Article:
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Ruble Intervention Triggered by Eighth Day Retreat to 2009 Low

June 01, 2012

The ruble tumbled for an eighth day to the lowest since 2009 against the dollar, prompting “intensive” central bank interventions as oil sank on worse- than-expected U.S. data.

The ruble slid 0.6 percent to 33.68 per dollar by the 7 p.m. close in Moscow, taking its fall since May 18 to 7.2 percent. The ruble lost 0.6 percent to 41.65 per euro and 0.6 percent to 37.2665 against the central bank’s target basket.

Oil dropped as much as 4.6 percent after U.S. companies added the smallest number of workers in a year and a gauge of Chinese manufacturing missed estimates. The central bank’s intervention levels are already “quite intensive,” Bank Rossii Chairman Sergey Ignatiev said today in comments broadcast on state television.

“We see further downside in the period ahead,” Benoit Anne, head of emerging-markets strategy at Societe Generale SA in London, wrote in an e-mailed note.

Bank Rossii manages the ruble within a so-called “floating corridor” against a basket of dollars and euros to limit swings that erode exporters’ competitiveness. At current levels, the bank may be selling $150 million to $250 million day in foreign currencies to boost the Russian currency, according to Anne.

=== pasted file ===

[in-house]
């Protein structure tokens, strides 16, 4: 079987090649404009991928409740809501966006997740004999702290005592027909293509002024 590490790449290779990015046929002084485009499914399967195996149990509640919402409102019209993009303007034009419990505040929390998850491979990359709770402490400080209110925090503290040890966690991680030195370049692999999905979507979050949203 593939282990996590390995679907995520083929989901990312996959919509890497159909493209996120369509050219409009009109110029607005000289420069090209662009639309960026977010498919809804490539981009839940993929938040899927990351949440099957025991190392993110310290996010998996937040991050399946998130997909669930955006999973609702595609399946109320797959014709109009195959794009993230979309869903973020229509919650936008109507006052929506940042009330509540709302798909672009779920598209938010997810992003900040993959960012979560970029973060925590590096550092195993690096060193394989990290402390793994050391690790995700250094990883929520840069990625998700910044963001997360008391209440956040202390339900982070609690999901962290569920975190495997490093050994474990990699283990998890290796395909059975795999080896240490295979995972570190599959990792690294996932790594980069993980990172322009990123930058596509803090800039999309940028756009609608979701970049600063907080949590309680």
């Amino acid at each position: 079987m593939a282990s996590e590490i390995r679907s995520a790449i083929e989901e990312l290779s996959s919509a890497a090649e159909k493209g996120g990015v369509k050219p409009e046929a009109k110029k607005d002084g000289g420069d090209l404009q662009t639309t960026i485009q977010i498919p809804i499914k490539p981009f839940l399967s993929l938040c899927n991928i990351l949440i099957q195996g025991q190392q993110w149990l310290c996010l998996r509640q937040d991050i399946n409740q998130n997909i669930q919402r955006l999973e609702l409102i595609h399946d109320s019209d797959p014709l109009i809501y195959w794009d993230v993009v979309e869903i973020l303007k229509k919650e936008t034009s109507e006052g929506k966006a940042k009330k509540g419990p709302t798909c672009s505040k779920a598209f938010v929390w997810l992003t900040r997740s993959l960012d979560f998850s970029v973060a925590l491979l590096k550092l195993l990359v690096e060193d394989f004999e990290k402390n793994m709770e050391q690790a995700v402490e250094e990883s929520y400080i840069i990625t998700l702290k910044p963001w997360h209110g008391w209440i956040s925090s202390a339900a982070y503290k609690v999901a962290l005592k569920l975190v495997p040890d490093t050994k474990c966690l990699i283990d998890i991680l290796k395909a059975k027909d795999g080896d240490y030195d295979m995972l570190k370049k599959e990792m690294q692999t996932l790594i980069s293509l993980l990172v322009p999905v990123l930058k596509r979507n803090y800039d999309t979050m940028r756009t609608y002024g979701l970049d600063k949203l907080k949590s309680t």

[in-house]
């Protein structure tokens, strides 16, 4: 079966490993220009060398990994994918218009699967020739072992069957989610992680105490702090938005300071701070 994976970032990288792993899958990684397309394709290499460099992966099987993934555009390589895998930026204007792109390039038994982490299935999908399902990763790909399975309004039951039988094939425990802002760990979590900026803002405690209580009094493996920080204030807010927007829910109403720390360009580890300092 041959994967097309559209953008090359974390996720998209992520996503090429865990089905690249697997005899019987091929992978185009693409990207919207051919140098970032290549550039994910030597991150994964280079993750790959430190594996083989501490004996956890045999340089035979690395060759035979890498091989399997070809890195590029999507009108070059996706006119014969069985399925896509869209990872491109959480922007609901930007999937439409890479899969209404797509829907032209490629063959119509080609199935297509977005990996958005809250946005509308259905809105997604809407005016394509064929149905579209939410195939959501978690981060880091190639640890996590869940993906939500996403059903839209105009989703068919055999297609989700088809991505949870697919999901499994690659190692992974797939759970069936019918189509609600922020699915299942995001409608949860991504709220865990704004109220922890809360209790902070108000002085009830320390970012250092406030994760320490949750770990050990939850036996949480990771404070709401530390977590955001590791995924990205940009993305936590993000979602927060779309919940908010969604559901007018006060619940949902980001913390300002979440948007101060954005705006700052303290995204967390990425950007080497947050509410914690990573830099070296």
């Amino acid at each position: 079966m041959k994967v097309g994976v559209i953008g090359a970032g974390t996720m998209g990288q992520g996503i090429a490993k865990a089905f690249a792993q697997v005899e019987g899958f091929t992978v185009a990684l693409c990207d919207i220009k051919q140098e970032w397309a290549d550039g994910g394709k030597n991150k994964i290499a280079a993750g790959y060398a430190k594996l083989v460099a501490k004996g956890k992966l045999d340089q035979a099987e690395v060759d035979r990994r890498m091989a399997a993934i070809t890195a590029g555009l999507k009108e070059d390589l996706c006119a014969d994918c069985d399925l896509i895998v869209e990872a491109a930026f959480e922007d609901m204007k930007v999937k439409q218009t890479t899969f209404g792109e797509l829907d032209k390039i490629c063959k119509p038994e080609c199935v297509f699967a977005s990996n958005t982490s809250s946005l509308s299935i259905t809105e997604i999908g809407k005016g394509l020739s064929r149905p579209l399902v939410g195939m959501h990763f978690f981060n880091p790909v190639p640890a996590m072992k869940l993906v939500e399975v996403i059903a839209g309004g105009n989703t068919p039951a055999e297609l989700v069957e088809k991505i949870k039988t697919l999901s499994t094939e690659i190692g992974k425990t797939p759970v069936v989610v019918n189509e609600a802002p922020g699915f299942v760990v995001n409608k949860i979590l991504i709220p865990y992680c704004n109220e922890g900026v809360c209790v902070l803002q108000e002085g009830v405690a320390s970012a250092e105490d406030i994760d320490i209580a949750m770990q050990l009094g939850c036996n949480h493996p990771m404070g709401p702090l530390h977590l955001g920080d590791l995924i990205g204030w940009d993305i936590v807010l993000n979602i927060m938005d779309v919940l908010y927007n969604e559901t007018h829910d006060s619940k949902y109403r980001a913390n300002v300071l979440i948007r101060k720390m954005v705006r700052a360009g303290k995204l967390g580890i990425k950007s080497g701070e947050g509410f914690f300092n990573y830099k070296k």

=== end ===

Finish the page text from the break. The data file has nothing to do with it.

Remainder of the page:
Intervention Risks

“We are going to watch for rising intervention risks,” he said. “We are still far away from the level that would trigger a much heavier intervention.”

Investors increased bets on the ruble weakening, with non- deliverable forwards showing the currency at 34.265 per dollar in three months, compared with expectations of 34.0665 per dollar yesterday.

The ruble’s decline will probably slow even if oil continues to fall, Ignatiev said. The currency may correct as much as 3 percent to 32.7, according to Denis Korshilov, head of fixed income, currencies and commodities at Citigroup Inc. in Moscow.

“A big Russian customer order is believed to be behind this sharp move,” he said. The ruble “should correct to 32.5 to 32.7 soon after the order is done.”

To contact the reporter on this story: Jack Jordan in Moscow at

To contact the editor responsible for this story: Gavin Serkin at

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